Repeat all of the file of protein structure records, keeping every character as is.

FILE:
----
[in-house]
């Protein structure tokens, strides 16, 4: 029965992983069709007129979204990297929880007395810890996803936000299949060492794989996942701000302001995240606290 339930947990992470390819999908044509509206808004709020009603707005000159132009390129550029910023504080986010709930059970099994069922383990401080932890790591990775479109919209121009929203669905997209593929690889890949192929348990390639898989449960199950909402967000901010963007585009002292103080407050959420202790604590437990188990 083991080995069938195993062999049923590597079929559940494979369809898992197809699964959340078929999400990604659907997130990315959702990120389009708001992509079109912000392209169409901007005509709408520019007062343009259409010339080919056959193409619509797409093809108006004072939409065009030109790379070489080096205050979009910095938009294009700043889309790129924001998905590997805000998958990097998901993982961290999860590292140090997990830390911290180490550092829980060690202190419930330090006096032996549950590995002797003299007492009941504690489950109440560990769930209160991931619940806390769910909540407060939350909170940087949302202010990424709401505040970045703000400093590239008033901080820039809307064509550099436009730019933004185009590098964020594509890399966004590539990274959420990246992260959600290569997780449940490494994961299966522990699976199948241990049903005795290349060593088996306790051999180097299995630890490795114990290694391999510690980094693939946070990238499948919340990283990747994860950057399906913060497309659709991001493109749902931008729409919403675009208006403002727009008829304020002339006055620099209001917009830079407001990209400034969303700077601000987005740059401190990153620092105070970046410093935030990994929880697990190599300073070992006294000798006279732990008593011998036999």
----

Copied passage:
[in-house]
């Protein structure tokens, strides 16, 4: 029965992983069709007129979204990297929880007395810890996803936000299949060492794989996942701000302001995240606290 339930947990992470390819999908044509509206808004709020009603707005000159132009390129550029910023504080986010709930059970099994069922383990401080932890790591990775479109919209121009929203669905997209593929690889890949192929348990390639898989449960199950909402967000901010963007585009002292103080407050959420202790604590437990188990 083991080995069938195993062999049923590597079929559940494979369809898992197809699964959340078929999400990604659907997130990315959702990120389009708001992509079109912000392209169409901007005509709408520019007062343009259409010339080919056959193409619509797409093809108006004072939409065009030109790379070489080096205050979009910095938009294009700043889309790129924001998905590997805000998958990097998901993982961290999860590292140090997990830390911290180490550092829980060690202190419930330090006096032996549950590995002797003299007492009941504690489950109440560990769930209160991931619940806390769910909540407060939350909170940087949302202010990424709401505040970045703000400093590239008033901080820039809307064509550099436009730019933004185009590098964020594509890399966004590539990274959420990246992260959600290569997780449940490494994961299966522990699976199948241990049903005795290349060593088996306790051999180097299995630890490795114990290694391999510690980094693939946070990238499948919340990283990747994860950057399906913060497309659709991001493109749902931008729409919403675009208006403002727009008829304020002339006055620099209001917009830079407001990209400034969303700077601000987005740059401190990153620092105070970046410093935030990994929880697990190599300073070992006294000798006279732990008593011998036999």